I started in band in the 7th grade, but it took until some time in the 9th grade for me to really appreciate it deeply and begin to recognize the value it would have in the general scope of my life. In the early years, I learned how good it felt to master my instrument. Later, as I moved in to marching band, I learned how awesome it felt to work together in a group of 200+ people to simultaneously play incredible music AND create beautiful forms on the field. The applause at the end was the icing on the cake, but the goosebumps usually came during the performance when you realize you just nailed a difficult passage of music, or your lines were dressed so perfectly they look like corn rows. This gratification is _internal_, not external, and it’s the single greatest motivator in my life. Powerful lessons: Mastery is a great source of empowerment and confidence. Abandoning arts in our schools is a _terrible_ mistake. Learning self-motivation is one of the single greatest lessons you should take away from primary school.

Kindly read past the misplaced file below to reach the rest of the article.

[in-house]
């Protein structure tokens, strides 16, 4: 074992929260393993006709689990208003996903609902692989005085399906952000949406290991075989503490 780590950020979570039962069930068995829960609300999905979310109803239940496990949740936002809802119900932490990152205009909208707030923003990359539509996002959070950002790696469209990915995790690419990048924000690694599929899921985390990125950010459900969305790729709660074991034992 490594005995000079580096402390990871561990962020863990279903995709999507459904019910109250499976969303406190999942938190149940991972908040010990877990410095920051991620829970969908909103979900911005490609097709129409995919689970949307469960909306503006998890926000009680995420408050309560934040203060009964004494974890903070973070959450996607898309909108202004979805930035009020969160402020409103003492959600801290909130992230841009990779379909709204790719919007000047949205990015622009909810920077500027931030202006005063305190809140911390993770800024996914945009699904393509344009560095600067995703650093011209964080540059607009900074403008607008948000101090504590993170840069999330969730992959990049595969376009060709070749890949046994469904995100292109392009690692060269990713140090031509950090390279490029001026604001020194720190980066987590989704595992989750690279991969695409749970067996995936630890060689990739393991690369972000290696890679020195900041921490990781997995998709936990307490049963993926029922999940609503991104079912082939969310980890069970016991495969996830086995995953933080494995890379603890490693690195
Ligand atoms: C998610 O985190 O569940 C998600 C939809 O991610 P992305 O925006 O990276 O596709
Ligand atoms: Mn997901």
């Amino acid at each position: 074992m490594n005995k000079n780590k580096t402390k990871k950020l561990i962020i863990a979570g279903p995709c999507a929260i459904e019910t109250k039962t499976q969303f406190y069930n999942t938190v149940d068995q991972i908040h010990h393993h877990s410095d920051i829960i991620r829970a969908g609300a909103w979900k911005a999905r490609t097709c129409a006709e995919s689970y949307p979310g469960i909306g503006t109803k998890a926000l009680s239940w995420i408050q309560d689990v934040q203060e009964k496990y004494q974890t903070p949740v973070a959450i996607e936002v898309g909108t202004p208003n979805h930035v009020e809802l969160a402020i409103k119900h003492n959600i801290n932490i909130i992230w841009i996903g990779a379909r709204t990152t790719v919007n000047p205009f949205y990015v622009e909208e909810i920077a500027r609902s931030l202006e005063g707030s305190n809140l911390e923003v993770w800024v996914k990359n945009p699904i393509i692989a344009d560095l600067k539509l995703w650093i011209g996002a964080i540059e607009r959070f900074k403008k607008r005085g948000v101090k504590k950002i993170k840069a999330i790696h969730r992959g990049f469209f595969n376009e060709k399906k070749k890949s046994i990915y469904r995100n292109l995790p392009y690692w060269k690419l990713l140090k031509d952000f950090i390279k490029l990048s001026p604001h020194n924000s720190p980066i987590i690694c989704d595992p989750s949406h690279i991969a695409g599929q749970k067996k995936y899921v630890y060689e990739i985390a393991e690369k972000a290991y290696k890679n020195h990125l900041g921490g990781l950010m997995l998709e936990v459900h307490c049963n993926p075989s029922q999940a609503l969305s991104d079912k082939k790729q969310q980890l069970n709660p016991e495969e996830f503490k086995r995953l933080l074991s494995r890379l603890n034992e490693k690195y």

All of this starts with a close relationship with your children. The amount of influence you have in your child’s life is well established by an early age (5-7 by my experience). If you haven’t established a strong influence by that point, you’re facing an uphill climb. Rather than asking your teenager to engage in the economy, or some other abstract externalized mechanism, begin at the beginning. The economy is the result, not the genesis. Teach your children the internal gratification of accomplishment. Don’t think that everything requires a reward. Mastery shouldn’t be limited to video games. The ability to do something — anything! — and be proud of it is a key factor that will deliver success in business and in life.